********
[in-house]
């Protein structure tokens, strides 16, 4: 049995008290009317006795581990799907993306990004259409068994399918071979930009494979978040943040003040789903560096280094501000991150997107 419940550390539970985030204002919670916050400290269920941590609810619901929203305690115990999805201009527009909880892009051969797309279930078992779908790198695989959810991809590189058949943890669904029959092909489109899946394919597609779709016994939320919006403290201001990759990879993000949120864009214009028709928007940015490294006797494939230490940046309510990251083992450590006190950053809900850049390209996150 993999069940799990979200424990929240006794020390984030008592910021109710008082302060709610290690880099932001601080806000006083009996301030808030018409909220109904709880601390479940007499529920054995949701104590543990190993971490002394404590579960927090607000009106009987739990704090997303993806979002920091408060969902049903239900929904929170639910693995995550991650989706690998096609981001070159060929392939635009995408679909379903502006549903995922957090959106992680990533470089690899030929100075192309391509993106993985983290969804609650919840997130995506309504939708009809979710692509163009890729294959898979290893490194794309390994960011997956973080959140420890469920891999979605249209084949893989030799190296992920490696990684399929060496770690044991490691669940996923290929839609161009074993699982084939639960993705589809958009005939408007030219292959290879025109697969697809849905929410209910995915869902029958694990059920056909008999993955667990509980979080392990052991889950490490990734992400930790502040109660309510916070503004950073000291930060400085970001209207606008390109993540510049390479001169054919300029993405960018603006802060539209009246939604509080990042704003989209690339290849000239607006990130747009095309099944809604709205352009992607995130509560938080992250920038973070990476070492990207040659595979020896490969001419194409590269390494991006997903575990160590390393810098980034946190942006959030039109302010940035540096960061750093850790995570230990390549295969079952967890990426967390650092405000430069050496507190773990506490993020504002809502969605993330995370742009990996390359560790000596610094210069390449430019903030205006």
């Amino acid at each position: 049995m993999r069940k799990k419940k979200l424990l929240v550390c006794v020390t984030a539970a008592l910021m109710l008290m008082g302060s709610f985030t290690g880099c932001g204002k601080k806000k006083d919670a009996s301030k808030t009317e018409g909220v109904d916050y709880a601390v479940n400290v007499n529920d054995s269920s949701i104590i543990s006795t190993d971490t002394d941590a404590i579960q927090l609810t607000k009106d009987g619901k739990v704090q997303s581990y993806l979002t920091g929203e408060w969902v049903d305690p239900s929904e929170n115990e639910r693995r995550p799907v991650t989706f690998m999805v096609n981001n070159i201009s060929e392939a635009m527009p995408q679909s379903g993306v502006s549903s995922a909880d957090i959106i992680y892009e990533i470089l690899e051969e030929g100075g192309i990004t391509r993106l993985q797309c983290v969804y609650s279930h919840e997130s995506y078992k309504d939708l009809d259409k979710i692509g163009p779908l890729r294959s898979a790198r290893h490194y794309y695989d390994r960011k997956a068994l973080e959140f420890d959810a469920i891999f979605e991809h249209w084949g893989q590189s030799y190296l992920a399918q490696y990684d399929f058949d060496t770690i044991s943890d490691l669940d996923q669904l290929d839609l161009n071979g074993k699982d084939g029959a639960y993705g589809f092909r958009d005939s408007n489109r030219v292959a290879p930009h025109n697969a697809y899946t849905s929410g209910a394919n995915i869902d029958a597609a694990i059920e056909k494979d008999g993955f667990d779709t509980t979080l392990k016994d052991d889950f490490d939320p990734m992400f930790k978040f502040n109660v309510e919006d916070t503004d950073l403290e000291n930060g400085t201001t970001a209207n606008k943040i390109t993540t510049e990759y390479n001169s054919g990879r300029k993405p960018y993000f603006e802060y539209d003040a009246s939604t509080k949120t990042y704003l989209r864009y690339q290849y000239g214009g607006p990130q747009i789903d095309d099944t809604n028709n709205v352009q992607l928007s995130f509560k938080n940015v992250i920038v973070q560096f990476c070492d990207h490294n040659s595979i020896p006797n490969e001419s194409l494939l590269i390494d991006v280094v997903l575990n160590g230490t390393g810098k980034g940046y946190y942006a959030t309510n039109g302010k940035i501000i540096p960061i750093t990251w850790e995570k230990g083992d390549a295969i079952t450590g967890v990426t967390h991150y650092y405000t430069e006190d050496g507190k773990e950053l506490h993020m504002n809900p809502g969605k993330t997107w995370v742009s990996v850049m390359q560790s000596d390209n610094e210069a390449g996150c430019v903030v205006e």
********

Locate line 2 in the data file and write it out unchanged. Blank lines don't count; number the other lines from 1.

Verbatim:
């Protein structure tokens, strides 16, 4: 049995008290009317006795581990799907993306990004259409068994399918071979930009494979978040943040003040789903560096280094501000991150997107 419940550390539970985030204002919670916050400290269920941590609810619901929203305690115990999805201009527009909880892009051969797309279930078992779908790198695989959810991809590189058949943890669904029959092909489109899946394919597609779709016994939320919006403290201001990759990879993000949120864009214009028709928007940015490294006797494939230490940046309510990251083992450590006190950053809900850049390209996150 993999069940799990979200424990929240006794020390984030008592910021109710008082302060709610290690880099932001601080806000006083009996301030808030018409909220109904709880601390479940007499529920054995949701104590543990190993971490002394404590579960927090607000009106009987739990704090997303993806979002920091408060969902049903239900929904929170639910693995995550991650989706690998096609981001070159060929392939635009995408679909379903502006549903995922957090959106992680990533470089690899030929100075192309391509993106993985983290969804609650919840997130995506309504939708009809979710692509163009890729294959898979290893490194794309390994960011997956973080959140420890469920891999979605249209084949893989030799190296992920490696990684399929060496770690044991490691669940996923290929839609161009074993699982084939639960993705589809958009005939408007030219292959290879025109697969697809849905929410209910995915869902029958694990059920056909008999993955667990509980979080392990052991889950490490990734992400930790502040109660309510916070503004950073000291930060400085970001209207606008390109993540510049390479001169054919300029993405960018603006802060539209009246939604509080990042704003989209690339290849000239607006990130747009095309099944809604709205352009992607995130509560938080992250920038973070990476070492990207040659595979020896490969001419194409590269390494991006997903575990160590390393810098980034946190942006959030039109302010940035540096960061750093850790995570230990390549295969079952967890990426967390650092405000430069050496507190773990506490993020504002809502969605993330995370742009990996390359560790000596610094210069390449430019903030205006």